A spokeswoman for the Washington State Board of Pharmacy confirmed Tuesday that the complaints filed against Ralph’s Pharmacy for refusing to stock and dispense Plan B emergency contraception as prescribed are now in the process of legal review by Board of Pharmacy staff attorneys. Presumably, a Board Panel has found Ralph’s to be in violation of Washington State pharmacy code.
Until the legal review is completed, details of the findings against Ralph’s are not public information. However, the complaints would not be subject to legal review unless violations were found and disciplinary action had been recommended by the Board Panel.
In July of 2006, nine women in the Olympia area filed complaints with the Board of Pharmacy because they had been unable to fill prescriptions for emergency contraception at Ralph’s. Investigation into the actions of the managing pharmacist, Stan Berdinka, found him to have behaved professionally to the best of his ability; he was unable to fill these prescriptions because of the store owners’ refusal to stock Plan B as a matter of store policy. An investigation was then initiated into the pharmacy itself. Complainants felt that Ralph’s pharmacy was in violation of Washington Administrative Code 246.869.150, which states that a "pharmacy must maintain at all times a representative assortment of drugs in order to the meet the pharmaceutical needs of its patients."
In April of 2007, the Pharmacy Board adopted new rules that require pharmacies to dispense legally prescribed medications and medications whose distribution is restricted to pharmacies by the FDA regardless of a pharmacist’s “moral” or religious objections. It will be interesting to see if new complaints if Ralph’s continues to refuse to stock and dispense Plan B after these new rules take effect (some time later this month). However, the nine complaints filed in July of 2006 contended that Ralph’s was in violation of the existing WAC cited above, which was in force at the time of the refusals in June and July of 2006. If new complaints are filed after the new codes are in effect, Ralph’s may well be found to be in violation of not one, but three Pharmacy Board statutes, which will most likely be cause for extensive disciplinary measures.
What disciplinary actions are likely, and when will they be imposed? A spokeswoman for the Board of Pharmacy reported this morning that until the case is closed, the Board panel’s recommendations cannot be made public. The legal review could potentially take as long as 170 days, however this is not likely, since given its high profile, this case “is not going to be put to the back of the pile.”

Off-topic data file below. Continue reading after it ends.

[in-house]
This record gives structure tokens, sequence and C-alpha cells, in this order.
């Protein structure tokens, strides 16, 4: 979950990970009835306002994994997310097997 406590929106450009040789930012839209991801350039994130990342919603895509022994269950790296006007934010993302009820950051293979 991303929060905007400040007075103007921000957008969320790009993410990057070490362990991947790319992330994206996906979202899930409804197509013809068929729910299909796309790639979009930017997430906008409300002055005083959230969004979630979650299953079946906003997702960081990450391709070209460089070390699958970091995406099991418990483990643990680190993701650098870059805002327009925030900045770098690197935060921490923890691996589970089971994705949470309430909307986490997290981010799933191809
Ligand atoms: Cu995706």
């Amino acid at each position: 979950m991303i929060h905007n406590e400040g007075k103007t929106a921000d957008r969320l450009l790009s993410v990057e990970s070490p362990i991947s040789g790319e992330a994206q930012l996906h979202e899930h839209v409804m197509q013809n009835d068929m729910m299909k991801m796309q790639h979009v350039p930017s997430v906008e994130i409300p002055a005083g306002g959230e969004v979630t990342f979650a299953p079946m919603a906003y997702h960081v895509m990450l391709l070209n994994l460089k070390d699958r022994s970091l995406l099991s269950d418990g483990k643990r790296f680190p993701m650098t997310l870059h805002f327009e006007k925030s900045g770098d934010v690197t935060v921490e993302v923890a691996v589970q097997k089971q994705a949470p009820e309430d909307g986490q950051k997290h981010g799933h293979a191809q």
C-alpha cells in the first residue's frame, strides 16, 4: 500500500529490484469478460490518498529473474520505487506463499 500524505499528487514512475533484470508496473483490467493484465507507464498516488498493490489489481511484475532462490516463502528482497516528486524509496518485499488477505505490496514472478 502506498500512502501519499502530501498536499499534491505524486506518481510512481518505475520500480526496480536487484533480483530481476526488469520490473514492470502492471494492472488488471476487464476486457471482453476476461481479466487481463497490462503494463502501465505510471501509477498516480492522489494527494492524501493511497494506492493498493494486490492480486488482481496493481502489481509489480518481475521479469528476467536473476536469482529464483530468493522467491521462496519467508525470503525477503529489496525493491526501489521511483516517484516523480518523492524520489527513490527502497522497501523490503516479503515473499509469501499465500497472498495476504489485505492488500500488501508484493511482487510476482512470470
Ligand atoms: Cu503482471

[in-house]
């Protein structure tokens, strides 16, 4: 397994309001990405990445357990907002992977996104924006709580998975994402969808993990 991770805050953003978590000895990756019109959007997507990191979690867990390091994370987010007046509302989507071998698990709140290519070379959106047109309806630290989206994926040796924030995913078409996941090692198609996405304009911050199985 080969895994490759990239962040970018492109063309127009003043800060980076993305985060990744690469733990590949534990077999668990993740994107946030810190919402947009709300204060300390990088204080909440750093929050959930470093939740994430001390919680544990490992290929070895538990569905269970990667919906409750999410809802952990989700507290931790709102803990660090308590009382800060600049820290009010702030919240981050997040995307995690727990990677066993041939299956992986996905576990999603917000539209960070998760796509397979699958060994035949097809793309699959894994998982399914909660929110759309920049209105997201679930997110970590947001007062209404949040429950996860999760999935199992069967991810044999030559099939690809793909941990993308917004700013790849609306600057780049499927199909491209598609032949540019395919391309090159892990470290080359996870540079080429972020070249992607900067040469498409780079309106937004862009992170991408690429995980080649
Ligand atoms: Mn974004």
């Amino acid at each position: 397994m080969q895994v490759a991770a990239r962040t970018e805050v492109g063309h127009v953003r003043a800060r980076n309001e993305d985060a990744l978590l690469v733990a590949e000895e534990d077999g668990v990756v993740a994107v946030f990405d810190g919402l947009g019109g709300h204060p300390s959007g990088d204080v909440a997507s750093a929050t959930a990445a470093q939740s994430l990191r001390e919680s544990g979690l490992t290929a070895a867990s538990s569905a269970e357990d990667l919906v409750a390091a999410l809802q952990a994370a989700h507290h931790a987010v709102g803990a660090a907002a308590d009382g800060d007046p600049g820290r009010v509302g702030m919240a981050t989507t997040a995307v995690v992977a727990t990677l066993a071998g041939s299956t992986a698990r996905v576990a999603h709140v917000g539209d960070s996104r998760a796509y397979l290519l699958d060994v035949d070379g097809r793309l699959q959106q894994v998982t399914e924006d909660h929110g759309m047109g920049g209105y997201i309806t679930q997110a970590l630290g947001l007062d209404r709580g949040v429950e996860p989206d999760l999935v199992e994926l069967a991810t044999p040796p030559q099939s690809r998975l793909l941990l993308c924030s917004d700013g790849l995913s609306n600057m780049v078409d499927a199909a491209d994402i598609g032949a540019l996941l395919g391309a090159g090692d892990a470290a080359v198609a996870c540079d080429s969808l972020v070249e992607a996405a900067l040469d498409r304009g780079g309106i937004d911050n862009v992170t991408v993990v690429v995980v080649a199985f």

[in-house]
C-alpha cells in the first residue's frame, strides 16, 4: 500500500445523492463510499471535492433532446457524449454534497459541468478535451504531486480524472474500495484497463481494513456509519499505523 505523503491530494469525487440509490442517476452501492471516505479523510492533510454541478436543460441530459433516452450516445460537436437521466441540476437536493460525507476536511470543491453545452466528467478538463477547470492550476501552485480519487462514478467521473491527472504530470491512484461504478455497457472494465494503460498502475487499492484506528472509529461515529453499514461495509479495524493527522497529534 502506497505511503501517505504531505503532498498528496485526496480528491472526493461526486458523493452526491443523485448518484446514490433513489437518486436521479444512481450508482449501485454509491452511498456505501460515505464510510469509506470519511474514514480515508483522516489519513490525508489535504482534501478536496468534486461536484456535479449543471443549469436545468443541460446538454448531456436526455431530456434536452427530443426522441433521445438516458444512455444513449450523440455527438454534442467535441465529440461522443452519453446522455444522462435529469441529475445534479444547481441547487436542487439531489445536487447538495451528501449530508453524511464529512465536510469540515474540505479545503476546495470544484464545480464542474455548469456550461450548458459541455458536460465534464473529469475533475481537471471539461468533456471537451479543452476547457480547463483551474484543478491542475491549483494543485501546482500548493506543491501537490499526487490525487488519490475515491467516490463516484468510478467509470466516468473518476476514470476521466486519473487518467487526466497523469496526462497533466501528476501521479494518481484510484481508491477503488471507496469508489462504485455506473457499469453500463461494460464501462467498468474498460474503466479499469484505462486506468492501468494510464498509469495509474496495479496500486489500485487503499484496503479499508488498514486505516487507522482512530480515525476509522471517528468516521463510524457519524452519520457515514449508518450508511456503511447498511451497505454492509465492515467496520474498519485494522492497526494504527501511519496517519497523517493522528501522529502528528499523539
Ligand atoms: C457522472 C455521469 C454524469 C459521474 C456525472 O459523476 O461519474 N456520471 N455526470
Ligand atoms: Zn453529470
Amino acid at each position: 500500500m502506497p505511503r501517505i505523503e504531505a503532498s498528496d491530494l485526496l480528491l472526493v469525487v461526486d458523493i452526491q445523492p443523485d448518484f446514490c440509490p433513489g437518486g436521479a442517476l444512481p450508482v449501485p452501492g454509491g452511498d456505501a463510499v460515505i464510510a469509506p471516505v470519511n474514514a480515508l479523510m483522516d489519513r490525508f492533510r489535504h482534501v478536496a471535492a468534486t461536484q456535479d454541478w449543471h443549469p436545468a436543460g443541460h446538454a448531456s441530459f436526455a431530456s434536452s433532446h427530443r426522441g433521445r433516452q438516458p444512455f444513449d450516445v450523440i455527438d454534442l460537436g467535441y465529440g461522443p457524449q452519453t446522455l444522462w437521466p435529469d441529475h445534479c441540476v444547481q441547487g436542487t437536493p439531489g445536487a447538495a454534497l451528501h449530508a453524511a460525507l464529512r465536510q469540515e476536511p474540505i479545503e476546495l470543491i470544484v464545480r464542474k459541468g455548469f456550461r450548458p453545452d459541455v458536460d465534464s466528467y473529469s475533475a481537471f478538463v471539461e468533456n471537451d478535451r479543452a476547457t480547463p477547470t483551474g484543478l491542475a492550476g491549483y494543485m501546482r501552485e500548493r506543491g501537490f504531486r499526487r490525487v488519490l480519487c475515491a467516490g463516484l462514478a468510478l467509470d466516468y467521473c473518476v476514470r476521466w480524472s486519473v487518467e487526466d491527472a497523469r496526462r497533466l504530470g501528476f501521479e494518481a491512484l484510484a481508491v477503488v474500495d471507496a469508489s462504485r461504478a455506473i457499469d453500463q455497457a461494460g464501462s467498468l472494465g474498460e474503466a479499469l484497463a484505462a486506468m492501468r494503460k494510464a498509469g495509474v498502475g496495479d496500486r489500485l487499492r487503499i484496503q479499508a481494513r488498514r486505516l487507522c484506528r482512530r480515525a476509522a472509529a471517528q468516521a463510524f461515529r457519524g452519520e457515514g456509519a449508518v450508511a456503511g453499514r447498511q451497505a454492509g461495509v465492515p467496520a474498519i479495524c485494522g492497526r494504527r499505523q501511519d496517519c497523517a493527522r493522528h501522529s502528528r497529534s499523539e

A quick review of past Board disciplinary actions shows that a broad range of corrective measures have been imposed on other pharmacies for code violations. A pharmacy can be required to formulate a plan of correction. Fines can be imposed. Refusal to bring the pharmacy into compliance with pharmacy statutes can result in forfeiture of the pharmacy’s license. Until the legal review is complete, it is uncertain what measures will be enacted against Ralph’s.
Advocates of birth control access are gratified to see that the Board panel has presumably found violations, and is proceeding toward action. But what lies ahead is uncertain: there is a possibility that the complaints will be stalled or quashed in the legal review process. Ralph’s may choose to come into compliance with WAC 246.869.150, pay fines, or close its pharmacy rather than abide by Pharmacy Board statues. . In the past, pharmacies and pharmacists have appealed Pharmacy Board disciplinary actions in Country Superior Court and the Washington Court of Appeals. Perhaps Ralph’s will choose a similar course of action.
Regardless of these uncertainties, one thing is obvious: Complaining paid off! The women who stood up for their right to have prescriptions filled without judgment, who took the time to file complaints and spent hours completing paperwork have proven their case, and pharmacy consumers in Washington state will be better served because of it.
Update, 1:38 p.m., 6/7/7: I just got a call from the Olympian, asking me about this post. The reporter wanted to know how I knew Ralph's had been found to violate a statute. Let me reiterate that it is an inference. I drew this inference based on my understanding of the complaint process as explained to me by Lisa Salmi, the Executive Director of the Washington State Board of Pharmacy. She told me, back in April, that the investigation into the complaints was concluded, that a Board member was reviewing the complaint and would make a presentation about it to a Board Panel. It was my understanding that IF the Board Panel felt that there had been a violation and disciplinary action was warranted, it would go to a legal review. Since the complaint has gone to a legal review, I have inferred that the Board panel found a violation and recommended disciplinary action. The Board of Pharmacy has not made public any information about the findings of the panel. I'm not a lawyer, I'm just a complainant in the case, so it's possible I have misunderstood the process, and have drawn an incorrect inference. Hey, I'm just a blogger! But it's exciting to know that the "real media" is watching what's going on here on Olyblog.